In the process, the white media might actually ask Asian Americans our perspectives for a change. We will probably be expected to apologize in some way for the behavior of another Asian—something whites never have to collectively do when one of theirs engages in (mass) violence, which is often. And then some of us might succumb to the Orientalist logic of the media by eagerly promoting Asian Americans as real Americans and therefore unlike Asians overseas who presumably engage in culturally reprehensible behavior. In other words, if we get to talk at all, Asian Americans will be expected to interpret, explain, and distance themselves from other Asians just to get airtime.
Or perhaps the media will take the color-blind approach instead of a strictly eugenic one. The media might try to whitewash the situation and treat Cho as just another alienated middle-class suburban kid. In some ways this is already happening—hence the constant referrals to
the proximity of the shootings to the 8th anniversary of the Columbine killings. The media will repeat over and over words from a letter that Cho left behind speaking of “rich kids,” and “deceitful charlatans.” They will ask what’s going on in middle-class communities that encourage this type of violence. In the process they may never talk about the dirty little secret about middle-class assimilation: for non-whites, it does not always prevent racial alienation, rage, or depression. This may be surprising given that we are bombarded with constant images suggesting that racial harmony will exist once we are all middle-class. But for many of us who have achieved middle-class life, even if we may not openly admit it, alienation does not stop if you are not white.
But the white media, being as tricky as it is, may probably talk about Cho in ways that reflect a combination of both traditional eugenic and colorblind approaches. They will emphasize Cho’s ethnicity and economic background by wondering what would set off a hard-working, quiet, South Korean immigrant from a middle-class dry-cleaner-owning family. They will wonder why Cho would commit such acts of violence, which we expect from Middle Easterners and Muslims and those crazy Asians from overseas, but not from hard-working South Korean immigrants. They will promote Cho as “the model minority” who suddenly, for no reason, went crazy. Whereas eugenic approaches depicting Asians as crazy kamikazes or Viet Cong mercenaries emphasize Asian violence, the eugenic aspect of the model minority myth suggests that there is something about Asian Americans that makes them less prone to expressions of anger, rage, violence, or criminality. Indeed, we are not even seen as having legitimate reasons to have anger, let alone rage, hence the need to figure out what made this “quiet” student “snap.”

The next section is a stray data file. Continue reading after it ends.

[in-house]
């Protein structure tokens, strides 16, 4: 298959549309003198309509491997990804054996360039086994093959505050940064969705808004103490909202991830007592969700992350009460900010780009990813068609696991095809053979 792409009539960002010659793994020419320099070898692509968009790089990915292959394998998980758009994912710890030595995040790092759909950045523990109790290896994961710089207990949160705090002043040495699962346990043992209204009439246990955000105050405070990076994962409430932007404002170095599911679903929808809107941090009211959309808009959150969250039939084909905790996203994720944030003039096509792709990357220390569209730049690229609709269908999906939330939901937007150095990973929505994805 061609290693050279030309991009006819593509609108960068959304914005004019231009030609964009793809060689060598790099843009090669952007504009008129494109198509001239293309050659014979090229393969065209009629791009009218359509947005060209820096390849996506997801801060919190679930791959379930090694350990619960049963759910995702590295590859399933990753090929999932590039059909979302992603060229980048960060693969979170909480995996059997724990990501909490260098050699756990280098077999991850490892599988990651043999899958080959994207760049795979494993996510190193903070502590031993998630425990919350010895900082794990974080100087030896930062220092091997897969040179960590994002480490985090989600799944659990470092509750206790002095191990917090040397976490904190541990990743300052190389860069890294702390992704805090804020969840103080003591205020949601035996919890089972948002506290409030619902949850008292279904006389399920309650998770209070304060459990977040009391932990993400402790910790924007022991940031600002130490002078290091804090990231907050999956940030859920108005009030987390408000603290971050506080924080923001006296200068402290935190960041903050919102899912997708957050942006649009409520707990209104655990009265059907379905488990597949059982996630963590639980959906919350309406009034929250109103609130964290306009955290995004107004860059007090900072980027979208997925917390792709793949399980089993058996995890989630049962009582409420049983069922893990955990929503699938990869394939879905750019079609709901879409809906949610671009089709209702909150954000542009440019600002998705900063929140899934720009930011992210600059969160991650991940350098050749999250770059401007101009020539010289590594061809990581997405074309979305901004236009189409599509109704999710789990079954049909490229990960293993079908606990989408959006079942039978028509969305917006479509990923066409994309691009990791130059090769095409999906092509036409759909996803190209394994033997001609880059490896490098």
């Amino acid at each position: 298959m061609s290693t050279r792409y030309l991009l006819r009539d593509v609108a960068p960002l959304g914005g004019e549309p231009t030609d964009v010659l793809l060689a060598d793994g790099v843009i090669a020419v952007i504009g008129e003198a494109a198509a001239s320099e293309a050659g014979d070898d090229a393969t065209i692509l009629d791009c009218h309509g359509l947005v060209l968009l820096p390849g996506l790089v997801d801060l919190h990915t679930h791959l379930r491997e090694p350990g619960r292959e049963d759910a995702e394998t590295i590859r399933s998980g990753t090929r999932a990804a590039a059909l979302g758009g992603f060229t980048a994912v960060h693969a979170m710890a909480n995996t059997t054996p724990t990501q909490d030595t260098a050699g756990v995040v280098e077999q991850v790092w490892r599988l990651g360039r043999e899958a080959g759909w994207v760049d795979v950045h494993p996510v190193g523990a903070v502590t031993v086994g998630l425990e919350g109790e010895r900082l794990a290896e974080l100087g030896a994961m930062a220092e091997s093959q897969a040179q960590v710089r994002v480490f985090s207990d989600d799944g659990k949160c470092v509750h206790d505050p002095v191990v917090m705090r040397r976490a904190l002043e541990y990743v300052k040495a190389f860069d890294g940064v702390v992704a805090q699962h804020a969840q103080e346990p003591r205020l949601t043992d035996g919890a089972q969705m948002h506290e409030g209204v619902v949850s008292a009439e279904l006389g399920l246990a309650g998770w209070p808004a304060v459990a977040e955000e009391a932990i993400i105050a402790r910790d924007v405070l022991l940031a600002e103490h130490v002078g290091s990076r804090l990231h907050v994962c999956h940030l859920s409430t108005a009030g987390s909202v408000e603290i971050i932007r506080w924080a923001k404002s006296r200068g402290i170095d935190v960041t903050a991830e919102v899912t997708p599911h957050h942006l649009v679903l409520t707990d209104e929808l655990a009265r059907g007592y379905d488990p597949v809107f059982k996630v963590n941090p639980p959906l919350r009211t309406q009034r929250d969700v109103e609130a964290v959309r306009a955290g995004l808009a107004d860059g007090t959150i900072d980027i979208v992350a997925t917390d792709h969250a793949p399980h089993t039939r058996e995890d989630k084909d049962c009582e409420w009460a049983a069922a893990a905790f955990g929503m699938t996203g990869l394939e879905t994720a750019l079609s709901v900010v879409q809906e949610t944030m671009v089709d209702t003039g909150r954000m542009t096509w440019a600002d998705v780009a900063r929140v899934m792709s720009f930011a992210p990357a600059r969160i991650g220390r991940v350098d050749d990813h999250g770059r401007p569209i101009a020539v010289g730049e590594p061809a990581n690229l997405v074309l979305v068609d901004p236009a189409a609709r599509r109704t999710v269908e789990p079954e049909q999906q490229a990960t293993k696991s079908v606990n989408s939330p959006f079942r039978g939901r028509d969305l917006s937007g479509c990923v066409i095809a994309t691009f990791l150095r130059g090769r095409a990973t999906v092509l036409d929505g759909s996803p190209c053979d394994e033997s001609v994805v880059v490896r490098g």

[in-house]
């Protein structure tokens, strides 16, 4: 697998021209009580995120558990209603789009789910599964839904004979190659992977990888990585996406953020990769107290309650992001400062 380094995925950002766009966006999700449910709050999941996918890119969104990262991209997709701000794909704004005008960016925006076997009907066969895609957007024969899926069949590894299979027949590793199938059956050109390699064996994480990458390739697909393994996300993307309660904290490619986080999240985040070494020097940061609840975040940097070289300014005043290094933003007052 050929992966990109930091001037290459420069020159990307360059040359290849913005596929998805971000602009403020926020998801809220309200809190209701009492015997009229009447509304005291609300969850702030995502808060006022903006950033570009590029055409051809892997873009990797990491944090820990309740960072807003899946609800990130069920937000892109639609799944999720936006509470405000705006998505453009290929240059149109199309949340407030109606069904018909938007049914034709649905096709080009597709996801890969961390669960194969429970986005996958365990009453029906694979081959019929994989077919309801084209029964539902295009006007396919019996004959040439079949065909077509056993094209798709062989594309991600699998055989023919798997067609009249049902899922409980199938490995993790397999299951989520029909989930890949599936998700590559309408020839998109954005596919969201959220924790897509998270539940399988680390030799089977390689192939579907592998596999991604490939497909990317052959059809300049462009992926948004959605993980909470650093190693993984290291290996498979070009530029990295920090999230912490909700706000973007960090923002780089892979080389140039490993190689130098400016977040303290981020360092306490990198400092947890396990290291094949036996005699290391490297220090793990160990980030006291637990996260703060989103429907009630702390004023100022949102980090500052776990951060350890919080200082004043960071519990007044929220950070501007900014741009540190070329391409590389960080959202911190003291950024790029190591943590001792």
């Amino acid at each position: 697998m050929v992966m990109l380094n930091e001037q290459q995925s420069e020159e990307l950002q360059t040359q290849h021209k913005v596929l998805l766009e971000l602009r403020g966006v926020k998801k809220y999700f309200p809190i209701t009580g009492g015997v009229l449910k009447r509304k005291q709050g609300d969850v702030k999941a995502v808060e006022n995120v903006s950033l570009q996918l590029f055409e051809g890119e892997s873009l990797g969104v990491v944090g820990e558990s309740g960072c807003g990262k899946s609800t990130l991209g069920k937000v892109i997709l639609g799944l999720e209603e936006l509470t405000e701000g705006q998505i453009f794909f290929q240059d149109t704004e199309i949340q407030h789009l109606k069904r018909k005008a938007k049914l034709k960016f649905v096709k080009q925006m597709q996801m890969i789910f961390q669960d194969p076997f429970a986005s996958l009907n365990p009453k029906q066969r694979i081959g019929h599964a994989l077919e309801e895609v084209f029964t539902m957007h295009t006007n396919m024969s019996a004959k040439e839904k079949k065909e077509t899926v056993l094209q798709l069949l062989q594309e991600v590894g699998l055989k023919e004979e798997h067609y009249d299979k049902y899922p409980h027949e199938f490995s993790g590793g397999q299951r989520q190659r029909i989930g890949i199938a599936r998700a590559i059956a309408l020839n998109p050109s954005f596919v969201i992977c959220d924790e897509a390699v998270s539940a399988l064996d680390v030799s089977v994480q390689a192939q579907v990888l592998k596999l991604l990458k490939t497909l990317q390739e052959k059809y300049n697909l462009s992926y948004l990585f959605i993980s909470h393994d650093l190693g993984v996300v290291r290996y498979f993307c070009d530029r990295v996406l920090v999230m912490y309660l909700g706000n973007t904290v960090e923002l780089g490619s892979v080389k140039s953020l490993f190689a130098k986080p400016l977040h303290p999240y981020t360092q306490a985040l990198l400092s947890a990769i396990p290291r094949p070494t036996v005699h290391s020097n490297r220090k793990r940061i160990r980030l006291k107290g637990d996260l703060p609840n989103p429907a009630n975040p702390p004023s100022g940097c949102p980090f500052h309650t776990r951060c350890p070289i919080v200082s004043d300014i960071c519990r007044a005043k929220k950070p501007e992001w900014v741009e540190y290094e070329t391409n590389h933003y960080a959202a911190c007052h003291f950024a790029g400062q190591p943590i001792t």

Given that the model minority myth is a white racist invention that elevates Asians over minority groups, Cho will be dissected as an anomaly among South Koreans who “are not prone” to violence—unlike Blacks who are racistly viewed as inherently violent or South Asians, Middle Easterners and Muslims who are viewed as potential terrorists. He will be talked about as acting “out of character” from the other “good South Koreans” who come here and quietly and dutifully work towards the American dream. Operating behind the scenes of course is a diplomatic relationship between the US and South Korea forged through bombs and military zones during the Korean War and expressed through the new free trade agreement negotiations between the countries. Indeed, even as South Korean diplomats express concern about racial backlash against Asians, they are quick to disown Cho in order to maintain the image of the respectable South Korean.